The “first-ever” California Water Rights Atlas has been posted online, making thousands of water rights claims available to the public.
The Resource Renewal Institute announced the new website ( http://ca.statewater.org/water-rights ) on Friday. “Water is the most important issue facing California,” former California Resources Secretary Huey Johnson said at a conference celebrating the new atlas. “The future hinges on how well we handle it.”
Johnson founded the Resource Renewal Institute in 1985 to “facilitate the creation, development, and implementation of practical strategies to solve environmental problems in a comprehensive framework,” according to the institute’s website.
The institute called the website a “gift of information.” It said the atlas “addresses California’s water crisis by opening, organizing, and distilling dysfunctional state-level data to improve efficiency and access for water resource managers and the public.”
Johnson said at the conference that he decided to create the atlas after years of frustration with the information available about water rights. “You almost had to be a priest of the process to access it and understand it,” he said.
Under the California Constitution’s Public Trust Doctrine, the public has a right to information about water rights. But Johnson said special-interest groups have “manipulated policy and politics” to generate “purposeful confusion and chaos” and obstruct the public’s ability to find and understand the data.
“For the past century, powerful special interests claimed ownership of both real and imaginary water through political contributions. Other states outgrew this corrupt practice long ago, but not California,” Johnson said in a statement.
“Problems with the state’s data infrastructure have directly contributed to cumbersome, inefficient water management and marginal civic engagement. Inconsistent and incomplete data resulted in wasted time, wasted money, and wasted opportunities.”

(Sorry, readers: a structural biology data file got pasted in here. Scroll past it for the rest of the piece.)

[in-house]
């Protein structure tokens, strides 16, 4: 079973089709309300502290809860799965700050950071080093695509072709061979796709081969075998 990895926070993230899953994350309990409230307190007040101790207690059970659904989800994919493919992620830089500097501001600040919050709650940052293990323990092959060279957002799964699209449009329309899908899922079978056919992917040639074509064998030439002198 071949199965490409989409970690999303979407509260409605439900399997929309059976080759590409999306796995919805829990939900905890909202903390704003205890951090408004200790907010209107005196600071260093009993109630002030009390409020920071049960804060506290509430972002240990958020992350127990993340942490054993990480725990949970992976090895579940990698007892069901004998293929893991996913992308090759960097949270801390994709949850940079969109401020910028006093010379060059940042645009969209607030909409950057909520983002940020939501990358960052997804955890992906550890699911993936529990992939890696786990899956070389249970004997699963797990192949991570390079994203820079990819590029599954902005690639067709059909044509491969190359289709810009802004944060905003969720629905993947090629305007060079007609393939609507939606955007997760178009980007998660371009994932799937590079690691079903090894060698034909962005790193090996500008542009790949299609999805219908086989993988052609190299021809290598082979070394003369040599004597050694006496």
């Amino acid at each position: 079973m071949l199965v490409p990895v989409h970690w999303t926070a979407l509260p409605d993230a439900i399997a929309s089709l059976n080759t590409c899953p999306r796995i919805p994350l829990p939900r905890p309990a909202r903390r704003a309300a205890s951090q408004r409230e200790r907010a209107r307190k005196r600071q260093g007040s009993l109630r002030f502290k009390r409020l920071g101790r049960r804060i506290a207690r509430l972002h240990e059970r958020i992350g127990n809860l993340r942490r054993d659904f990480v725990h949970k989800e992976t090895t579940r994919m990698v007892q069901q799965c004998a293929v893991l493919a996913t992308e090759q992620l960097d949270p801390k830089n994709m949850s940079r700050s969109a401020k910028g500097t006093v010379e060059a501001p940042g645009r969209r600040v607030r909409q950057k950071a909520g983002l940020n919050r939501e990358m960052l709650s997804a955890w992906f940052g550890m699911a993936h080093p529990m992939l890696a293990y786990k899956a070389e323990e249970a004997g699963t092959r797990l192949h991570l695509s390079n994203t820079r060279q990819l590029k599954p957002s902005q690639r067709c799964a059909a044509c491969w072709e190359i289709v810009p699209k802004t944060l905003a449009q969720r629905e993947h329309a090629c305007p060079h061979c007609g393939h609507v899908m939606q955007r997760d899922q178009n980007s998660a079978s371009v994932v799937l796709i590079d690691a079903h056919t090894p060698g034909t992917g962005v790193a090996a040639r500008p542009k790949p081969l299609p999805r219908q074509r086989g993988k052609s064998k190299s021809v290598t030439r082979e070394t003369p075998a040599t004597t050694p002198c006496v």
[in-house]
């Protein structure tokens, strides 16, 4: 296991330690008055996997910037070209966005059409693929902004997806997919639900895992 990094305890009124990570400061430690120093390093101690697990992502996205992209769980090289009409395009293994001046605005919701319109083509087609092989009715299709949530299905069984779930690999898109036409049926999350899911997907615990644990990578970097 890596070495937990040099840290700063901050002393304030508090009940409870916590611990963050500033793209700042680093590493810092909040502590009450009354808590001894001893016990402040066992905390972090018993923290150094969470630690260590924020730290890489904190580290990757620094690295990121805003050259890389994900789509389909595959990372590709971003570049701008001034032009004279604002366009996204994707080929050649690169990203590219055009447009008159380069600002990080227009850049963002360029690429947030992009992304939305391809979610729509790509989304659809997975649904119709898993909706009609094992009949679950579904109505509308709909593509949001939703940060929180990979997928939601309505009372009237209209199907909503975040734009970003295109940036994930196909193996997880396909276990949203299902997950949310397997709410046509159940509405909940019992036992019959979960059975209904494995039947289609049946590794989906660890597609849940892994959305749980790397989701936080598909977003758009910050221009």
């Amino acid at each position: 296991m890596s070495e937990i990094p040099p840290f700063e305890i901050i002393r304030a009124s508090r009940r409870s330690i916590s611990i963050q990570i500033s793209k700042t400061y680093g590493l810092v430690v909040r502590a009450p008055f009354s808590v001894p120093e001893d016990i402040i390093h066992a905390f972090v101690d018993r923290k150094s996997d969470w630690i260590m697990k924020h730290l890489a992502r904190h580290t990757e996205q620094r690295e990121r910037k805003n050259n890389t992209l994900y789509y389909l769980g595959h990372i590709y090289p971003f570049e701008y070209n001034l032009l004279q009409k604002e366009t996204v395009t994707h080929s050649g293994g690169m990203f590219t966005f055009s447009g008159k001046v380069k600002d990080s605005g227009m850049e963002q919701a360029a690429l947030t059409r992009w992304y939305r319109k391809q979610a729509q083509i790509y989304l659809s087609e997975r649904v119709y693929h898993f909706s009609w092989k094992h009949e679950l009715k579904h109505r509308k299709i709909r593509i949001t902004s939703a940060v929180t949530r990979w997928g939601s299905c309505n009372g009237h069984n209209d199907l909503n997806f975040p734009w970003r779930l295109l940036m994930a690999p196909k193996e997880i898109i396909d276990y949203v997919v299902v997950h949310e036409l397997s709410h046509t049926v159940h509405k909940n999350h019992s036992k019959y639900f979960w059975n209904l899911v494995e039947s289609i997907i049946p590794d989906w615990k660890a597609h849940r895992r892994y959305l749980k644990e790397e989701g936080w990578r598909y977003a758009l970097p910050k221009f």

Johnson said that water-rights holders in the state claim to divert 250 million acre-feet of water a year, though California receives around 71 million acre-feet of usable water from annual precipitation.
By providing “real-time and open information,” the atlas can help citizens, nonprofit groups, policy makers, and the media participate meaningfully in water resource management, Johnson said.
“The new Atlas puts every citizen on equal footing with the most powerful special interests,” he added.
The Governor’s Office published a California Water Atlas in 1979, “a book dedicated to providing citizens with a strong starting point to tackle looming water scarcity and give clarity to a complex system,” according to the statement.
The online Atlas will make the information transparent and available to the public, the institute said.
Users can see thousands of water rights claims by typing key phrases into the search bar, or perform specific searches with filters for county, body of water, watershed, status of the claim, or owner of the claim.
The claims appear on an interactive map as dots color-coded based on how the water is used, such as for irrigation, agriculture, or municipal purposes. The dots vary in size according to how many acre-feet per year each the claim’s owner can divert.
Hovering the mouse over a dot causes a window to pop up, revealing who owns the claim, how many acre-feet per year the owner can divert, and sometimes the year the claim application was received.
The atlas includes “real-time information on water conveyance, remote in-stream sensor data, and water diversion reports,” the institute’s lead engineer said in a statement.
It took two to three months to download and compile records for the atlas from the State Water Resources Control Board and the U.S. Geological Survey.